Sickle cell trait in São Tomé e Príncipe: a population-based prevalence study in women of reproductive age

Guilherme Queiroz, Celdidy Monteiro, Licínio Manco, Luís Relvas, Maria de Jesus Trovoada, Andreia Leite, Celeste Bento

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Abstract

Background: Sickle Cell Disorder is Africa’s most prevalent genetic disease. Yet, it remains a neglected condition, with high mortality under-five, and a lack of population-based studies in the region. This is the first of its kind in São Tomé e Príncipe, aiming to estimate the prevalence of sickle cell trait and other haemoglobin variants in women of reproductive age and its associated factors. Methods: We conducted a cluster survey in 35 neighbourhoods. Haemoglobin was assessed through point-of-care capillary electrophoresis or high-performance liquid chromatography, and sociodemographic data through questionnaires. The weighted prevalence of sickle cell trait (HbAS) and HbC carriers was estimated with a 95% confidence interval (95% CI). We calculated weighted prevalence ratios (95% CI) through robust Poisson regression for its association with age and individual and collective genetic heritage. Findings: The prevalence of sickle cell trait in women of reproductive age in São Tomé e Príncipe (n = 376) was 13.45% (95% CI: 9.05-19.00). The prevalence of HbC carriers was 8.00% (95% CI: 4.71-12.00). Older age and speaking Forro or Angolar were positively associated with having sickle cell trait. Interpretation: The prevalence of sickle cell trait in São Tomé e Príncipe ranks high in the West African region. The country should follow international guidelines, implementing newborn screening and comprehensive healthcare management.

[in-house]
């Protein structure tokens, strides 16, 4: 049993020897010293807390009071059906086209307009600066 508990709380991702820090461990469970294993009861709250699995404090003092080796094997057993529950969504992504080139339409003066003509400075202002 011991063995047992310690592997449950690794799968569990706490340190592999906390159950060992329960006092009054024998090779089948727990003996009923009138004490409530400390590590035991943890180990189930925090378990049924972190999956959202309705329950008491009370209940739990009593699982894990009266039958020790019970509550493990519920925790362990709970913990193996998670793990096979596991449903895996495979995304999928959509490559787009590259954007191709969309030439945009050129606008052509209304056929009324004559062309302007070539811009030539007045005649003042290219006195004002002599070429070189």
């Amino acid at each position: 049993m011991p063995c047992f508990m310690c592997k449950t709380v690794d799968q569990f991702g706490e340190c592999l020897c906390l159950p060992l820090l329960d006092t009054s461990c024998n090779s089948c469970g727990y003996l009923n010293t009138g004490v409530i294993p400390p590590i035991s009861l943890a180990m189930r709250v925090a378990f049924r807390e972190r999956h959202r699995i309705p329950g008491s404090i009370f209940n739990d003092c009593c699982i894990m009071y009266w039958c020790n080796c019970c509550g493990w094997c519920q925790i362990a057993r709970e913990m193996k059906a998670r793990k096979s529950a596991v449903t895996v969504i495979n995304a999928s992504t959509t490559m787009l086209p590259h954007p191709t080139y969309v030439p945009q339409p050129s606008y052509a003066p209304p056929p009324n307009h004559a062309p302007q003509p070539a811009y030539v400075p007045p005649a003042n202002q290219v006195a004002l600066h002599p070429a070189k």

Original languageEnglish
Article number850
JournalBMC Public Health
Volume24
Issue number1
DOIs
Publication statusPublished - Dec 2024

Keywords

  • Cluster sampling
  • Genetics
  • Haemoglobinopathies
  • Sickle cell disease
  • Sub-saharian Africa

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